Finder is committed to editorial independence. While we receive compensation when you click links to partners, they do not influence our content.

Build your financial safety net: Expert advice

5 experts to share their best tips on how to build your financial safety net.

Posted

Fact checked
woman putting a coin in a piggy bank

In a time of such financial uncertainty, individuals are learning to build their financial safety nets to protect themselves in the event of further turmoil. According to the U.S Bureau of Labor Statistics, 16.9 million people were unemployed in July and 57% (9.6 million) of them were unable to work because their employer lost or closed their business due to COVID-19. Understanding your financial situation, and learning to properly manage your finances and plan for an emergency is more important than ever right now.

We asked 5 experts to share their best advice on building your financial safety net, what to consider, when to start and how to protect it once you have it.

Megan Shepherd headshot
Megan Shepherd
Insurance editor, Finder

1. How should insurance be integrated into your financial safety net?

A smart way to protect you and your family’s finances is by investing in a life insurance policy. If you die, you can ensure your family has the funds to get by. Life insurance isn’t one-size-fits- all, how much protection you need and how much you’ll pay depends on your health and life stage. However, a term life policy is the cheapest and most simple form of life insurance, and can offer protection for up to 30 years.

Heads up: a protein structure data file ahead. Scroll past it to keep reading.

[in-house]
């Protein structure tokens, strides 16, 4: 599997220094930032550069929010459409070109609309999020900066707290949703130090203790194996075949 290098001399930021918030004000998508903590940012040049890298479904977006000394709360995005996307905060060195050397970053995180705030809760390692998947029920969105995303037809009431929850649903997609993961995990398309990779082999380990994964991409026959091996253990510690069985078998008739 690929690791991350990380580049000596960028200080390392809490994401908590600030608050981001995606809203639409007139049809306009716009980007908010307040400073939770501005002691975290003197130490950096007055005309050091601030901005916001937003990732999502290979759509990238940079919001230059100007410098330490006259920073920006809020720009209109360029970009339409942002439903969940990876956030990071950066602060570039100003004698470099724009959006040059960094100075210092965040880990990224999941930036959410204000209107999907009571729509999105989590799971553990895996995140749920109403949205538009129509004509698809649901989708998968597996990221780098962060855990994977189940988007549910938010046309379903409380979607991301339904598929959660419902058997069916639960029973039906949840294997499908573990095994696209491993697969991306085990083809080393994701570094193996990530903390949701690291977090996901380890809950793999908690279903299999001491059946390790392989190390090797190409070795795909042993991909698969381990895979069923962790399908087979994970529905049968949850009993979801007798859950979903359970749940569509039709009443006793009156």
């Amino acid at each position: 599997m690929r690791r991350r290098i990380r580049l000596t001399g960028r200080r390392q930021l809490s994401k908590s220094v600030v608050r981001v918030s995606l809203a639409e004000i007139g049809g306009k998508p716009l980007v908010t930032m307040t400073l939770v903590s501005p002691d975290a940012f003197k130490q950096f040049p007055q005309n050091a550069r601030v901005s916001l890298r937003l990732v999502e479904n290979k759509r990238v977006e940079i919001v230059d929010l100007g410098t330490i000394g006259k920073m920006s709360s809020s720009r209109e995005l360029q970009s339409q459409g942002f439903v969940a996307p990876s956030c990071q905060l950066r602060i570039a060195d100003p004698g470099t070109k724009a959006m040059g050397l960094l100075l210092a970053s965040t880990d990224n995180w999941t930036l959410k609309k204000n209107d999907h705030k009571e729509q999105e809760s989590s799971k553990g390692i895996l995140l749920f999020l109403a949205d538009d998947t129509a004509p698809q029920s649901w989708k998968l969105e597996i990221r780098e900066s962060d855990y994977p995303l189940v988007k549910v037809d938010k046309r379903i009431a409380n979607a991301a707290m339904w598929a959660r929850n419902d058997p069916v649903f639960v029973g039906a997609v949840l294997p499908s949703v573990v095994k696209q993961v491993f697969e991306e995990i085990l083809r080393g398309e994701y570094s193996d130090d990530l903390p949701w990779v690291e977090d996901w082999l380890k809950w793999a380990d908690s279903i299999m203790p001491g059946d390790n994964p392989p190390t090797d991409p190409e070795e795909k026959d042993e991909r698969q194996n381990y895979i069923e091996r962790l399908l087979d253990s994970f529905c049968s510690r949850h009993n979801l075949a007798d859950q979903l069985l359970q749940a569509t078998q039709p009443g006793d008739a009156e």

A second component to your financial safety net should include disability insurance. This way, your livelihood is protected if you can’t work after a covered illness or injury. Choosing between long-term disability, short-term disability, or a combination of both will depend on what percentage of your paycheck you’d need replaced and for how long

Maggie Germano headshot
Maggie Germano
CEO and Founder, Maggie Germano Financial Coaching

2. Should married couples have separate safety nets in case of a divorce?

This answer is going to differ depending on who you’re talking to. Legally speaking, if you’re married, most of your assets are going to be viewed as joint assets, unless you have a pre-nup in place that says otherwise. However, in my personal life, my husband and I have separate emergency funds. We view them now as joint money, if we were to need them, but we know that if something were to happen in our relationship, we’d each have our own money to pull from in order to support ourselves. This is also a great reason to get a pre-nup, so there is clarity around who gets what in the case of divorce, and no one is left financially ruined.

Matt Frankel headshot
Matt Frankel
Certified Financial Planner and investment advisor
The Ascent, a Motley Fool company

3. What are some of the biggest consequences of tapping into your emergency funds when they are not needed?

It can take a long time to build up an emergency fund, and it can take a while to build your emergency fund back up if you tap into it. Now, if you need to tap into it, that’s fine — that’s why it’s there. But if you use your emergency fund to help pay for a vacation or other non-emergency expense, it can leave you financially exposed when a real emergency comes along.